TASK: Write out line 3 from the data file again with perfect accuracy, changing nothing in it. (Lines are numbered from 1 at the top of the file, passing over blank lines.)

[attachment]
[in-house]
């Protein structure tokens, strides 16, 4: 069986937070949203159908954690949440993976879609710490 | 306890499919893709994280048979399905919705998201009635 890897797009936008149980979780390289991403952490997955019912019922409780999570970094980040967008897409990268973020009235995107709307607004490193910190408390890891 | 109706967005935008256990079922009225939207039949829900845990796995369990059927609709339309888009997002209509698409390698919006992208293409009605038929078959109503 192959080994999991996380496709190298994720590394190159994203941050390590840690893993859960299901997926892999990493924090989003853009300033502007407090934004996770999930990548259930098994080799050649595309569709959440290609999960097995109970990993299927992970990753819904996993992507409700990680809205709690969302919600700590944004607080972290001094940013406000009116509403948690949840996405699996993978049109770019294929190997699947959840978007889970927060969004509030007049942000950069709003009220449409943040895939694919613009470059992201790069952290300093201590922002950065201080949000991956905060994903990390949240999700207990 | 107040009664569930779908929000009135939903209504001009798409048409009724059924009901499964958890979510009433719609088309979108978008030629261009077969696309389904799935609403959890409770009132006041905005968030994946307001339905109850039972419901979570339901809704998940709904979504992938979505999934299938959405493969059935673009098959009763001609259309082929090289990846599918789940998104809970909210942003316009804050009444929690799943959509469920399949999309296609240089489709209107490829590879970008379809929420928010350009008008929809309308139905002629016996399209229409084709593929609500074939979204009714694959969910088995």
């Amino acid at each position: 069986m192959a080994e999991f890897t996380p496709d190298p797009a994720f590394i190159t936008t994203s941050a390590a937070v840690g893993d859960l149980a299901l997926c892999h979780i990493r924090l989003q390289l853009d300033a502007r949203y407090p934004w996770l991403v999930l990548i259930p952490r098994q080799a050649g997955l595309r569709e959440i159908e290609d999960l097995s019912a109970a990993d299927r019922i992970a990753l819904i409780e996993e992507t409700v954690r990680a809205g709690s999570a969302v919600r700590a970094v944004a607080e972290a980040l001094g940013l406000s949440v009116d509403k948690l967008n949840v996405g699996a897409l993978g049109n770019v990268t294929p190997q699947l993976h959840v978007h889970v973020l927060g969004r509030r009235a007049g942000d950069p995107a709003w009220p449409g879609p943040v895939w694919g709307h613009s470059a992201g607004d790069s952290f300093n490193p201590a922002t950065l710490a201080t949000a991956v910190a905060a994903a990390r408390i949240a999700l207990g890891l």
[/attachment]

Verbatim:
């Amino acid at each position: 069986m192959a080994e999991f890897t996380p496709d190298p797009a994720f590394i190159t936008t994203s941050a390590a937070v840690g893993d859960l149980a299901l997926c892999h979780i990493r924090l989003q390289l853009d300033a502007r949203y407090p934004w996770l991403v999930l990548i259930p952490r098994q080799a050649g997955l595309r569709e959440i159908e290609d999960l097995s019912a109970a990993d299927r019922i992970a990753l819904i409780e996993e992507t409700v954690r990680a809205g709690s999570a969302v919600r700590a970094v944004a607080e972290a980040l001094g940013l406000s949440v009116d509403k948690l967008n949840v996405g699996a897409l993978g049109n770019v990268t294929p190997q699947l993976h959840v978007h889970v973020l927060g969004r509030r009235a007049g942000d950069p995107a709003w009220p449409g879609p943040v895939w694919g709307h613009s470059a992201g607004d790069s952290f300093n490193p201590a922002t950065l710490a201080t949000a991956v910190a905060a994903a990390r408390i949240a999700l207990g890891l």